This August 15 will mark 90 years since the Sacramentine Sisters of Don Orione were founded to offer something very particular for the salvation of the world: their blindness.
They are a community of blind nuns consecrated to perpetual adoration of the Blessed Sacrament and wear a distinctive white habit, a red scapular, and a white Host embroidered on the chest.
“I intend to offer with this new branch of the religious family, as a flower before the throne of the Blessed Virgin, so that she herself, with her blessed hands, offer it to Jesus in the Blessed Sacrament,” Saint Luigi Orione told them when he founded the order in Italy Aug. 15, 1927.
This branch of the Little Missionary Sisters of Charity (LMSC) has as its mission, according to its constitutions, to offer to God “the privation of sight for those who do not know the truth yet so that they may come to God, the light of the world.”
In addition they seek to support with Eucharistic Adoration and sacrifice “the apostolic action of the LMSC and the Sons of Divine Providence,” the two congregations founded by Saint Luigi Orione. The congregation is present in Italy, Spain, the Philippines, Kenya, Argentina, Brazil, and Chile.
They have been in Chile since 1943 and currently there are three sisters there: Sr. María Luz Ojeda, Sr. Elizabeth Sepúlveda, and Sr. María Pía Urbina, who is on mission in the Philippines at the moment.
These sisters attend computer classes to be able to bring before the Blessed Sacrament the numerous petitions they receive from many faithful through their Facebook account, where they offer to pray for each intention they receive.
Sr. María Luz Ojeda had an accident when she was a child which left her with severe vision problems which gradually increased until at 30 years of age she completely lost her sight.
“Sometimes I personally thank God, since because of this I was able to enter the congregation. Before the Blessed Sacrament I often tell the Lord: 'this is my means of helping you save souls,' and I'm happy,” Sr. María Luz told CNA.
The religious sister explained that “every day in our prayer and Adoration we present to the Lord the poverty, sufferings, and sorrows of humanity.”
“Perhaps what I am going to say may seem like I'm claiming too much but I am going to have this to present to the Lord on the day he calls me, that I helped him save souls,” Sr. María Luz said.
The sisters dedicate each day of the week for a special intention: Mondays for the sick, Tuesday for young people, Wednesdays for peace, Thursdays for vocations, Fridays for the elderly, Saturdays for children, and Sundays for families.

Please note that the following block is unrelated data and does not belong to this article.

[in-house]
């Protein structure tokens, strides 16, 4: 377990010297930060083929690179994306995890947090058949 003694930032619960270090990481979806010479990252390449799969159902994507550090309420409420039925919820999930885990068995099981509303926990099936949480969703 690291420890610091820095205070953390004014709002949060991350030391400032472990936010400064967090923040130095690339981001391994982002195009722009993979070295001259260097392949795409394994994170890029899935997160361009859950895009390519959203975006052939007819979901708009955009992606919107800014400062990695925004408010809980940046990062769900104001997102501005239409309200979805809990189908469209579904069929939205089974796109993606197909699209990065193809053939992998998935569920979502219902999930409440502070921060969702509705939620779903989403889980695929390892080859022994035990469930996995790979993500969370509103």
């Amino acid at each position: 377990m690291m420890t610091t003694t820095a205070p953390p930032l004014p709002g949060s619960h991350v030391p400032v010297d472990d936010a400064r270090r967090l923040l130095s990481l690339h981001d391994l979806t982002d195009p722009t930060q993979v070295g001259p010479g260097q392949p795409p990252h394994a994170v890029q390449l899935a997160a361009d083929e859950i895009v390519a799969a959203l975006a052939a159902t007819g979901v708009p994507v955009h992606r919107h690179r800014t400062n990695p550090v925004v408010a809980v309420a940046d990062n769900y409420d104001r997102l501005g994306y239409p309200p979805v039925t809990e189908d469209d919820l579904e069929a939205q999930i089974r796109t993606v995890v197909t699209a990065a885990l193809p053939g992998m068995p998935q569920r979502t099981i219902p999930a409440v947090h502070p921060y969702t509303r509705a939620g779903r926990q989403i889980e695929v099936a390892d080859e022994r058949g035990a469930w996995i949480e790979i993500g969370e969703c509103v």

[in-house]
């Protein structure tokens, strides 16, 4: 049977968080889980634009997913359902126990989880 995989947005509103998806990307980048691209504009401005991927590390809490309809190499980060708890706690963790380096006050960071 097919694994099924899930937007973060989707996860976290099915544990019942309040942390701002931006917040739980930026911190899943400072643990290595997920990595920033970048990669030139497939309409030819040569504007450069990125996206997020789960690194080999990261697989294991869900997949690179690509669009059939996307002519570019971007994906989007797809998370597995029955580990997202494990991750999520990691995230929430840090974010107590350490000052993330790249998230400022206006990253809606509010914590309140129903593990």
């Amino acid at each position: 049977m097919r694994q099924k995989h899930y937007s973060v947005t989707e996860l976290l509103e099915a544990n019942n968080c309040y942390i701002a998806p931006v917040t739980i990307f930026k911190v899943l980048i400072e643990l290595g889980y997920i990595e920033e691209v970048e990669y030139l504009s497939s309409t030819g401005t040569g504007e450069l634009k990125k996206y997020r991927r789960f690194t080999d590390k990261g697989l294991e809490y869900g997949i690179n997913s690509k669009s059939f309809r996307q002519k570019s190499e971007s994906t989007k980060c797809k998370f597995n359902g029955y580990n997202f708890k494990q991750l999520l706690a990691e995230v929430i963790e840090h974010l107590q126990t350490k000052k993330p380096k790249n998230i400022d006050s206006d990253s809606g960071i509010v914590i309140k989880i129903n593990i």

Katie Devitt stood in front of the Monastery of the Poor Clares in Kokomo, Indiana.
She carried her only remaining possessions:
• Two rosaries
• Two Bibles
• A few family photos
Her family waited beside her, fully aware of what this day meant.
Devitt will never touch them or her friends again. She may see her parents just a few times a year, but only through a screen. Mail is limited. Personal phone calls are not permitted. She may only leave the monastery for medical appointments.
When Devitt was ready, she said her goodbyes and then knocked on the door. Behind it, nine cloistered sisters waited.
At a time when few young people enter religious life, Devitt, Arts ’05, chose what some would call one of the most extreme paths: the life of a cloistered contemplative nun.
A native of Buffalo Grove, Illinois, Devitt once dreamed of being a rock critic for the Chicago Tribune. She was raised Ukrainian Greek Catholic, but never gave her faith much thought outside of Sunday Mass.
On September 8, 2016, Pope Francis received in audience some 250 participants in the congress of Benedictine abbots and abbesses gathered in Rome to reflect on the monastic charism received from St. Benedict and their faithfulness to it in a changing world.
This theme acquires special meaning in the context of the Jubilee of Mercy since, as Francis affirmed, “if it is only in the contemplation of Jesus Christ that we perceive the merciful face of the Father, monastic life constitutes a privileged route to achieve this contemplative experience and to translate it into personal and community witness.”